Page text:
I had seen the classic 1944 film Double Indemnity, a decade or two or more, before I read Cain’s book on a recent Saturday. The suspense that I felt quickly uncovering the short 115 page fiction increased tenfold knowing that I would have to wait to watch the film and recall clearly any differences. I was tempted, seduced into wanting more, Cain wet my appetite–at the same time that I wanted to go ahead and see the film to quiet my anticipation, but I also did not want to spoil it, that suspense. I did not want it to end either, as if I were imagining what I might eat or drink if I could have anything, the dreaming as good, maybe better than the reality.
The story despite its taking place in the Hollywood Hills is full of darkly lit shots and shadows lurking with the femme fatale, played by Barbara Stanwyck, and the insurance agent, gone bad, played by Fred McMurray. McMurray known for being the big friendly guy (think My Three Sons) was cast against type in this role which was a turnaround and an under recognized performance.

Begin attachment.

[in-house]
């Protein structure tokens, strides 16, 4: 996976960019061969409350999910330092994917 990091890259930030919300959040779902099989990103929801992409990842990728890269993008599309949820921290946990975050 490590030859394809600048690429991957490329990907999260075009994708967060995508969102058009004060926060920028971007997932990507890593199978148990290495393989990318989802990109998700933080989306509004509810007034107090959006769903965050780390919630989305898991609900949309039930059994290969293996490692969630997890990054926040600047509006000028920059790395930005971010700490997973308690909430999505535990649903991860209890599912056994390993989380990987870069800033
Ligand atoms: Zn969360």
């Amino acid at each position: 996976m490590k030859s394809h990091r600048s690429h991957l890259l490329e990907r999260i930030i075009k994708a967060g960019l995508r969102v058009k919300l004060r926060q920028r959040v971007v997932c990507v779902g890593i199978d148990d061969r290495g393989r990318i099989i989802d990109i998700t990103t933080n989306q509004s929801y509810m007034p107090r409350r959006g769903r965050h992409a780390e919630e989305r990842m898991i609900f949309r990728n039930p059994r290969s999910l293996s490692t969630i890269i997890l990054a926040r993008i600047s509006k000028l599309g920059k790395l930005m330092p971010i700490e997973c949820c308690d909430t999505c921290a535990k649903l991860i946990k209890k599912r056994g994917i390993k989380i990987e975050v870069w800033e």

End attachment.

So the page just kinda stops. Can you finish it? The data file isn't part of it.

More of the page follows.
In the clip above, you can see how Stanwyck's hair looks gruesome; this was done on purpose, adding to the image of predatory nature. In the middle of the day in sunny California in a grocery store, this shark [Stanwyck] has on dark sunglasses as she pulls this fisherman down into the depths with her. If I had to choose one word to describe the feeling for Double Indemnity, it would be uncanny for the thirst it gives the reader for its wickedness. If I had to choose one sentence to do a close reading - "That’s all it takes, one drop of fear, to curdle love into hate." Talk about spoiling a meal? Like a shark though I’m hungry for more, and Cain’s stories and their film adaptations will make quite a rich spread.